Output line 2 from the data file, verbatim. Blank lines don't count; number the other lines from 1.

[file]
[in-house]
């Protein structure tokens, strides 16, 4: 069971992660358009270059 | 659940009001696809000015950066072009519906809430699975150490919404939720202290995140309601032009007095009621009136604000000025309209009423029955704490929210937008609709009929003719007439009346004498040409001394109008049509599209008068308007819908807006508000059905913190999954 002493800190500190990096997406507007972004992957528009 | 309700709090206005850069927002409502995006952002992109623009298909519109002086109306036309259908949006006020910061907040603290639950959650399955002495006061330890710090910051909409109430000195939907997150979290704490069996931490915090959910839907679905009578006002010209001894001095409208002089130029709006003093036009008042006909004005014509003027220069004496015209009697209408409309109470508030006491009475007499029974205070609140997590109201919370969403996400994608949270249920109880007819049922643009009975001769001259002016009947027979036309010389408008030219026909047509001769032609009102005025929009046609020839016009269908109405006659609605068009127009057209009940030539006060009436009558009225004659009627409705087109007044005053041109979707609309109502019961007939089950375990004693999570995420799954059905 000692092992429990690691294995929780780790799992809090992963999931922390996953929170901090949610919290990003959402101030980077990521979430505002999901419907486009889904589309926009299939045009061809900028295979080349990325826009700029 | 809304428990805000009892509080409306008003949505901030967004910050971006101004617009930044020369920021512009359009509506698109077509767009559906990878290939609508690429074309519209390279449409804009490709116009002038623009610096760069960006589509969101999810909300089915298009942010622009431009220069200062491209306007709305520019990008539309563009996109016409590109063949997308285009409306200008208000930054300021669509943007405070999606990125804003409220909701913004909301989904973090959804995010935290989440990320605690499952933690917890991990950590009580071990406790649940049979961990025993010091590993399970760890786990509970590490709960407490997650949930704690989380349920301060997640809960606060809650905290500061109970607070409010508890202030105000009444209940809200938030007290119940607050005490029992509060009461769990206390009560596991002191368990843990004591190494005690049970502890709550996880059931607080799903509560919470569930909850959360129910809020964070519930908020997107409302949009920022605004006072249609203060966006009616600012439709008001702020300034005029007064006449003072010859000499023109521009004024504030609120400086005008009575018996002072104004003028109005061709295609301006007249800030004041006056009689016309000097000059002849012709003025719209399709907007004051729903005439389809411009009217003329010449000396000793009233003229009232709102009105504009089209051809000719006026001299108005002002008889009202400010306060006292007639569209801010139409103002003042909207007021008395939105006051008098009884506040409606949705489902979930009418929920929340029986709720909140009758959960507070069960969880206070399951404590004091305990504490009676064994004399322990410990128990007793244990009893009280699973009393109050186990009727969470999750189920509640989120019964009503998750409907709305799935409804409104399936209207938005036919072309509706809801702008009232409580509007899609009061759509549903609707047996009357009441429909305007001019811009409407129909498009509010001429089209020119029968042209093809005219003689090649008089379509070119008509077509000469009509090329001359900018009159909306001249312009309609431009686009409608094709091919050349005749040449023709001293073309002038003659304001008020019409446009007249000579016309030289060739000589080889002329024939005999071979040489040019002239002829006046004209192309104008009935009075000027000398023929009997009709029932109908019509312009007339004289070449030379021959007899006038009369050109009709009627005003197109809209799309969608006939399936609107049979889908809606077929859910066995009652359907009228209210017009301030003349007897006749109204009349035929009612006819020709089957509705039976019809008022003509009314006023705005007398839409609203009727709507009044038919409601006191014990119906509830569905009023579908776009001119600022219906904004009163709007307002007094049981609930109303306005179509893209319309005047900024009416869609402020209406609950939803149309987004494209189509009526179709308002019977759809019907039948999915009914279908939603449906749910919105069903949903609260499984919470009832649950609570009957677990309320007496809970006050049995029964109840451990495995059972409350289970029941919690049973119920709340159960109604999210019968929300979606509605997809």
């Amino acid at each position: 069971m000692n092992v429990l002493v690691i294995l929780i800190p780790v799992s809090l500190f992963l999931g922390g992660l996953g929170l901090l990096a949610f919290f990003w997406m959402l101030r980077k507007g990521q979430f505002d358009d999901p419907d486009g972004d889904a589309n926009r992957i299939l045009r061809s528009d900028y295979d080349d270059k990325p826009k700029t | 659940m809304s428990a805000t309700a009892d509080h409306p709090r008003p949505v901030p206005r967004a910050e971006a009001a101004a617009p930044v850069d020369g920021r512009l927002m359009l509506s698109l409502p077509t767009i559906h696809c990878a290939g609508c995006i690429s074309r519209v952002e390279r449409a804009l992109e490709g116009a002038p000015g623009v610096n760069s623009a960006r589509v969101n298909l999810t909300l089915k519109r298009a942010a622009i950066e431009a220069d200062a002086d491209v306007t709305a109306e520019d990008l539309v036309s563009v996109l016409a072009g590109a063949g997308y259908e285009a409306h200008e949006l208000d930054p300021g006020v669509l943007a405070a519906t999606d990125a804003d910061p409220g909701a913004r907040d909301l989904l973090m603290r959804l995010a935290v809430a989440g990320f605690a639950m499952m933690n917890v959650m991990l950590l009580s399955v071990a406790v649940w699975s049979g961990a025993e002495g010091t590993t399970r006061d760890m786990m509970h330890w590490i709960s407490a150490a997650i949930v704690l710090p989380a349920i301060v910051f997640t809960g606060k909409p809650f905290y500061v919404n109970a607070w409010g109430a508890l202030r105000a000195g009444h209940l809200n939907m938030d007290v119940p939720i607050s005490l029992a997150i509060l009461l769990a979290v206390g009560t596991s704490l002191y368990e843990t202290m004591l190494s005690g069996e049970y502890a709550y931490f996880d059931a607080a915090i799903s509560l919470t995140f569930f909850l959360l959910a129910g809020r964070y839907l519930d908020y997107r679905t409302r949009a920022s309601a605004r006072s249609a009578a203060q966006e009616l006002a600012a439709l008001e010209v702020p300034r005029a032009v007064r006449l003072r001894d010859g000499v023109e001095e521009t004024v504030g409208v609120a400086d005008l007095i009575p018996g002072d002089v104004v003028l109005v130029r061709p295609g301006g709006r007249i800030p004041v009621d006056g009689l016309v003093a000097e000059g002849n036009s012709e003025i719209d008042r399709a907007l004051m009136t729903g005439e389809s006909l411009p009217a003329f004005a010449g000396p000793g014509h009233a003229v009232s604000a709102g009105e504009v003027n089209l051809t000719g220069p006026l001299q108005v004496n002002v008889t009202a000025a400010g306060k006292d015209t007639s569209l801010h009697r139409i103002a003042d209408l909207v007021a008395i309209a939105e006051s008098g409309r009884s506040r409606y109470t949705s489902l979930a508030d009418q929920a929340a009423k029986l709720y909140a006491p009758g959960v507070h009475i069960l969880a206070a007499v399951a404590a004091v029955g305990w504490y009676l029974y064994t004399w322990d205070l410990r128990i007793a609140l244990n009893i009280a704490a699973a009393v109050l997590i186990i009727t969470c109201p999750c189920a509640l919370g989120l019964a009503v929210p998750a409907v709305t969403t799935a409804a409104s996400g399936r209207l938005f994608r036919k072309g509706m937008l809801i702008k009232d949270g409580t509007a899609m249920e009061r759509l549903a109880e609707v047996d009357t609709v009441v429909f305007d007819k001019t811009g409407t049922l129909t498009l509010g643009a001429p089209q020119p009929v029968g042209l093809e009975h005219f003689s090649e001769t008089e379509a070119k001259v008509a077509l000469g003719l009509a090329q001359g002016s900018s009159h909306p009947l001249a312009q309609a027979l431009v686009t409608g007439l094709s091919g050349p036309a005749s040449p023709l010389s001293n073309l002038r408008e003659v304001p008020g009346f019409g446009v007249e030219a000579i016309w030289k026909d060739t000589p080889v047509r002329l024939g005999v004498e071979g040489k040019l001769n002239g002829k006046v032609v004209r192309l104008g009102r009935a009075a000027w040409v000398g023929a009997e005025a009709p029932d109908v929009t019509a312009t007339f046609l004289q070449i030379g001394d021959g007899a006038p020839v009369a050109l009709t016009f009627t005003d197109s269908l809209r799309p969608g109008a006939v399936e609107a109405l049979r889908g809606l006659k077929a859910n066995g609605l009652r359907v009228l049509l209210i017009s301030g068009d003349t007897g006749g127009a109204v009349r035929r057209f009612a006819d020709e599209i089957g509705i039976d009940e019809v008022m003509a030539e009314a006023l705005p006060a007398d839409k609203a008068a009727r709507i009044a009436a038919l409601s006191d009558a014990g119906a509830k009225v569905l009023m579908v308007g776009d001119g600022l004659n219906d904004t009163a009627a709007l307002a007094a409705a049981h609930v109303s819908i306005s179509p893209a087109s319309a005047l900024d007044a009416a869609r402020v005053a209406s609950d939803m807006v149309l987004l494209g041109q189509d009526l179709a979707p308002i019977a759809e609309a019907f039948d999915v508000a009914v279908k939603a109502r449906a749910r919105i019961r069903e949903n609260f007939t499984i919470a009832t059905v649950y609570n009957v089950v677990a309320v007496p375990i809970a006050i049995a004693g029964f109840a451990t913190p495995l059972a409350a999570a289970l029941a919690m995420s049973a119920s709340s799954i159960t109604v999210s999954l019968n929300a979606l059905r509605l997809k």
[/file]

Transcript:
């Protein structure tokens, strides 16, 4: 069971992660358009270059 | 659940009001696809000015950066072009519906809430699975150490919404939720202290995140309601032009007095009621009136604000000025309209009423029955704490929210937008609709009929003719007439009346004498040409001394109008049509599209008068308007819908807006508000059905913190999954 002493800190500190990096997406507007972004992957528009 | 309700709090206005850069927002409502995006952002992109623009298909519109002086109306036309259908949006006020910061907040603290639950959650399955002495006061330890710090910051909409109430000195939907997150979290704490069996931490915090959910839907679905009578006002010209001894001095409208002089130029709006003093036009008042006909004005014509003027220069004496015209009697209408409309109470508030006491009475007499029974205070609140997590109201919370969403996400994608949270249920109880007819049922643009009975001769001259002016009947027979036309010389408008030219026909047509001769032609009102005025929009046609020839016009269908109405006659609605068009127009057209009940030539006060009436009558009225004659009627409705087109007044005053041109979707609309109502019961007939089950375990004693999570995420799954059905 000692092992429990690691294995929780780790799992809090992963999931922390996953929170901090949610919290990003959402101030980077990521979430505002999901419907486009889904589309926009299939045009061809900028295979080349990325826009700029 | 809304428990805000009892509080409306008003949505901030967004910050971006101004617009930044020369920021512009359009509506698109077509767009559906990878290939609508690429074309519209390279449409804009490709116009002038623009610096760069960006589509969101999810909300089915298009942010622009431009220069200062491209306007709305520019990008539309563009996109016409590109063949997308285009409306200008208000930054300021669509943007405070999606990125804003409220909701913004909301989904973090959804995010935290989440990320605690499952933690917890991990950590009580071990406790649940049979961990025993010091590993399970760890786990509970590490709960407490997650949930704690989380349920301060997640809960606060809650905290500061109970607070409010508890202030105000009444209940809200938030007290119940607050005490029992509060009461769990206390009560596991002191368990843990004591190494005690049970502890709550996880059931607080799903509560919470569930909850959360129910809020964070519930908020997107409302949009920022605004006072249609203060966006009616600012439709008001702020300034005029007064006449003072010859000499023109521009004024504030609120400086005008009575018996002072104004003028109005061709295609301006007249800030004041006056009689016309000097000059002849012709003025719209399709907007004051729903005439389809411009009217003329010449000396000793009233003229009232709102009105504009089209051809000719006026001299108005002002008889009202400010306060006292007639569209801010139409103002003042909207007021008395939105006051008098009884506040409606949705489902979930009418929920929340029986709720909140009758959960507070069960969880206070399951404590004091305990504490009676064994004399322990410990128990007793244990009893009280699973009393109050186990009727969470999750189920509640989120019964009503998750409907709305799935409804409104399936209207938005036919072309509706809801702008009232409580509007899609009061759509549903609707047996009357009441429909305007001019811009409407129909498009509010001429089209020119029968042209093809005219003689090649008089379509070119008509077509000469009509090329001359900018009159909306001249312009309609431009686009409608094709091919050349005749040449023709001293073309002038003659304001008020019409446009007249000579016309030289060739000589080889002329024939005999071979040489040019002239002829006046004209192309104008009935009075000027000398023929009997009709029932109908019509312009007339004289070449030379021959007899006038009369050109009709009627005003197109809209799309969608006939399936609107049979889908809606077929859910066995009652359907009228209210017009301030003349007897006749109204009349035929009612006819020709089957509705039976019809008022003509009314006023705005007398839409609203009727709507009044038919409601006191014990119906509830569905009023579908776009001119600022219906904004009163709007307002007094049981609930109303306005179509893209319309005047900024009416869609402020209406609950939803149309987004494209189509009526179709308002019977759809019907039948999915009914279908939603449906749910919105069903949903609260499984919470009832649950609570009957677990309320007496809970006050049995029964109840451990495995059972409350289970029941919690049973119920709340159960109604999210019968929300979606509605997809």